The annual appointment with Cyclamen Day, organized by the Italian Group for the Fight against Scleroderma (GILS) in more than one hundred Italian squares, returns from Friday 28th to Sunday 30th September.
The symbol of the day is cyclamen, the flower representing the Association, which will be offered to the public and thanks to the funds thus obtained will support scientific research into scleroderma (or systemic sclerosis).
“Since 2008, we have been able to invest over 1,500,000 euros in scientific projects and this year the aim of fundraising is to help finance two other research projects. These are two very important projects: the first, a free theme on the disease, is 30,000 euros and is reserved for a young researcher under 40 years of age, the second, from 20,000 euros, will involve at least three centers of reference to encourage sharing and networking that is the basis of key projects such as Scleroderma Unit and ScleroNet,” explained Carla Garbagnati Crosti, president of GILS.
Humanitas participates in “Open Hospitals” with free visits
Cyclamen Day also includes the “Open Hospitals” project: the member Centers throughout the country will offer free check-ups.
Humanitas is also participating in the initiative by offering free capillaroscopies on Friday 28 September from 9 to 12. Citizens who have had episodes in which their fingers have become white and cold or purple and blue will have a specialist consultation with Professor Carlo Selmi, Head of Rheumatology and Clinical Immunology at Humanitas and professor at the University of Milan, and Dr. Maria De Santis, rheumatologist at Humanitas.
“A characteristic sign of scleroderma is the Raynaud phenomenon, which manifests itself with a typical paleness of the fingers of the hands, sometimes even of the feet, due to the decrease in blood flow to the fingers, usually followed by a bluish and then reddish color and is generally accompanied by a decrease in skin temperature, pain and altered sensitivity,” explains Professor Selmi.
To participate you must register at the following link:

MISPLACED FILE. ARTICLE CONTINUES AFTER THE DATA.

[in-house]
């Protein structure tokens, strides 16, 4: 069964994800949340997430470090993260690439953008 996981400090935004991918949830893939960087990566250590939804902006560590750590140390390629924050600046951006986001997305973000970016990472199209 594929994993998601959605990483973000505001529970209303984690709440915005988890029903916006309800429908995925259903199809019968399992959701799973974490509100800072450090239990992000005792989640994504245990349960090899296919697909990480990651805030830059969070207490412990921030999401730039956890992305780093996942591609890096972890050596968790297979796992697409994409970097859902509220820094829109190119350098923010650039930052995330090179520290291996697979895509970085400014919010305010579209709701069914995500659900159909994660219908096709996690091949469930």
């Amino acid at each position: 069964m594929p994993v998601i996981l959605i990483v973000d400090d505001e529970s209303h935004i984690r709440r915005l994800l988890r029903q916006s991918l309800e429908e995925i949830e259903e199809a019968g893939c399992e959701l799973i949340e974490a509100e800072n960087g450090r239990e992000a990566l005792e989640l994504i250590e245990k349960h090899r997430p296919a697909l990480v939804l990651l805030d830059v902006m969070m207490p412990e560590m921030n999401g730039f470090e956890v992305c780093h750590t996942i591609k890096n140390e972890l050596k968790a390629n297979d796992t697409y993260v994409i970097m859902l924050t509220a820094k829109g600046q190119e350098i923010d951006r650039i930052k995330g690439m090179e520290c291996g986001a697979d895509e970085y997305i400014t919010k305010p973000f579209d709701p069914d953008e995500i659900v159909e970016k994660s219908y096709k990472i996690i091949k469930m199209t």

To take the exam, you must not have had a manicure in the previous 30 days.
Acceptance may be made half an hour prior to the time of the appointment at the counters of outpatient departments A, at Building 2.
Systemic sclerosis, a rare disease
“Systemic sclerosis is a rheumatic disease affecting connective tissue, involving the vascular system, the skin (scleroderma means hard skin) and internal organs. It particularly affects women, especially those between 40 and 50 years of age, and it is an immune-mediated disease and therefore implies an inflammatory activation of the immune system. It is a rare disease, the genesis of which is multifactorial, even if its onset is generally associated with the production of specific autoantibodies (i.e. antibodies that are directed towards the body itself).
Scleroderma needs to be diagnosed early in order to prepare for early treatment, as it is a disabling disease with a risk of mortality. This is why it is important to raise public awareness of early diagnosis and to raise funds for research, just like Cyclamen Day.
Humanitas also participates in the ScleroNet project coordinated by GILS, together with other centers in Lombardy. It is a network between highly specialized hospitals and universities for this disease, with the aim of creating a synergy that can improve the quality of life of patients, thanks to shared institutional paths,” concluded the specialist.
For further information about the project, please consult www.sclerodermia.net or call 800.080.266.